Last night while sitting out in the neighbour’s garden having a drink around 9.30, we heard a crashing sound in the undergrowth. The sound of something big lumbering around a bit too close for comfort. We all four stood up to look and caught sight of an enormous wild boar hurtling away from us, luckily.
This got me thinking about the wildlife around here as, sitting outside in the near dark, we’d been hoping to see fireflies. It’s certainly the season for them, but they seem to be few and far between this year. Whether it’s just that they’re late as everything is, owing to a long and cold winter, or whether it’s something more serious than that remains to be seen, but there have certainly been fewer and fewer every year since we moved to the south. Five or six years ago the woods around us would have been sparkling every night. Now it’s only an occasional twinkle.
Five or six years ago I woke up in the middle of a June night to see the light above the bed flashing. I lay there trying to work out what could be going on but despite not smelling burning I was convinced it must be some kind of short circuit, causing the light to spark and soon burst into flames. So I woke JF to see what he thought, which wasn’t much, though he agreed it would be wise to remove the fuse from the main fuseboard thus disabling the electric supply to the said light. He promptly fell back asleep and the flashing continued. So naturally I, being a bit of a night-time “thinker” (read “worrier”) let my imagination run wild and didn’t get much sleep. My logical brain said it must be safe as there was no juice in the light but at night my logical brain doesn’t often get much of a say. The next morning upon investigation, I’m sure you’ve guessed what we found – a firefly stuck in the light fitting!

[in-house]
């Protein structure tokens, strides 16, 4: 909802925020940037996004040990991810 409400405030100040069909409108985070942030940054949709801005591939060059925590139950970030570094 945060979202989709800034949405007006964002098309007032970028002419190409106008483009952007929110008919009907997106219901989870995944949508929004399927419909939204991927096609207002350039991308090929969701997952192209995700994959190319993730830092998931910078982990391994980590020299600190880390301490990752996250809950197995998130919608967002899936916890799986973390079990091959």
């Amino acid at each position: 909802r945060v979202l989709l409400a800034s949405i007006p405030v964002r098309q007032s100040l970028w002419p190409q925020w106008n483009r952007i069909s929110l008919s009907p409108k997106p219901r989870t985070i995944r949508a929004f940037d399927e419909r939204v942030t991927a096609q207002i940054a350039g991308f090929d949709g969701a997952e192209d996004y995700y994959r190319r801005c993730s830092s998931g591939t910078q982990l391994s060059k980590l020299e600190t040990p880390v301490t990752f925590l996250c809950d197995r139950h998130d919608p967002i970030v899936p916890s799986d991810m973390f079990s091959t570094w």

So, back to now, we have a rogue wild boar on the rampage, something that normally only happens in autumn (read more about that here) and a distinct lack of fireflies. But one thing that is very normal for the time of year is the cacophony of frogs singing all around us every evening. Add to this the chirping crickets and the night-time is far from silent; infact I’d love to know the decibel level of the bull frogs that croak in the orchard next door as I reckon it’s almost at noise pollution level! But it’s one night-time sound I love and I’ll miss them when they’ve done their business and moved on.
Do you have any unusual wildlife in your area? I’d love to hear about it.